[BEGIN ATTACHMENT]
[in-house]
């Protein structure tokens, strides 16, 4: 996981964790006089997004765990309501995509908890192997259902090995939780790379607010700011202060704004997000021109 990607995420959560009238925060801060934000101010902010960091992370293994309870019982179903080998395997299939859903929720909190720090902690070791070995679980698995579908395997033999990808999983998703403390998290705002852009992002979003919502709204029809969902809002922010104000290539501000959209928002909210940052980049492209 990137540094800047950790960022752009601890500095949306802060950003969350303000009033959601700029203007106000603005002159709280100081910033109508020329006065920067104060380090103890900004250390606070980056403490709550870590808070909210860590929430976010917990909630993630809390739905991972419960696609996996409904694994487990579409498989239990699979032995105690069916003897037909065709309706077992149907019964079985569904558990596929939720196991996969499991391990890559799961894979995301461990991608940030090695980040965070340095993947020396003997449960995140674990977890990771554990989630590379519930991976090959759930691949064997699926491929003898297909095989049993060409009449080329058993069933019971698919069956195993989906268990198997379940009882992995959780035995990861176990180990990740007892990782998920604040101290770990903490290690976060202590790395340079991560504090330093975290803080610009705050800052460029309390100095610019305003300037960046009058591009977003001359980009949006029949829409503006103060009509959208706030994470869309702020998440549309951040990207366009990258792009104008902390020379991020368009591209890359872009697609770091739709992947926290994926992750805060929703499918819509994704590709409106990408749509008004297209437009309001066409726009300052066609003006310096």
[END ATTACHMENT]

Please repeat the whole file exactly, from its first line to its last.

[in-house]
């Protein structure tokens, strides 16, 4: 996981964790006089997004765990309501995509908890192997259902090995939780790379607010700011202060704004997000021109 990607995420959560009238925060801060934000101010902010960091992370293994309870019982179903080998395997299939859903929720909190720090902690070791070995679980698995579908395997033999990808999983998703403390998290705002852009992002979003919502709204029809969902809002922010104000290539501000959209928002909210940052980049492209 990137540094800047950790960022752009601890500095949306802060950003969350303000009033959601700029203007106000603005002159709280100081910033109508020329006065920067104060380090103890900004250390606070980056403490709550870590808070909210860590929430976010917990909630993630809390739905991972419960696609996996409904694994487990579409498989239990699979032995105690069916003897037909065709309706077992149907019964079985569904558990596929939720196991996969499991391990890559799961894979995301461990991608940030090695980040965070340095993947020396003997449960995140674990977890990771554990989630590379519930991976090959759930691949064997699926491929003898297909095989049993060409009449080329058993069933019971698919069956195993989906268990198997379940009882992995959780035995990861176990180990990740007892990782998920604040101290770990903490290690976060202590790395340079991560504090330093975290803080610009705050800052460029309390100095610019305003300037960046009058591009977003001359980009949006029949829409503006103060009509959208706030994470869309702020998440549309951040990207366009990258792009104008902390020379991020368009591209890359872009697609770091739709992947926290994926992750805060929703499918819509994704590709409106990408749509008004297209437009309001066409726009300052066609003006310096």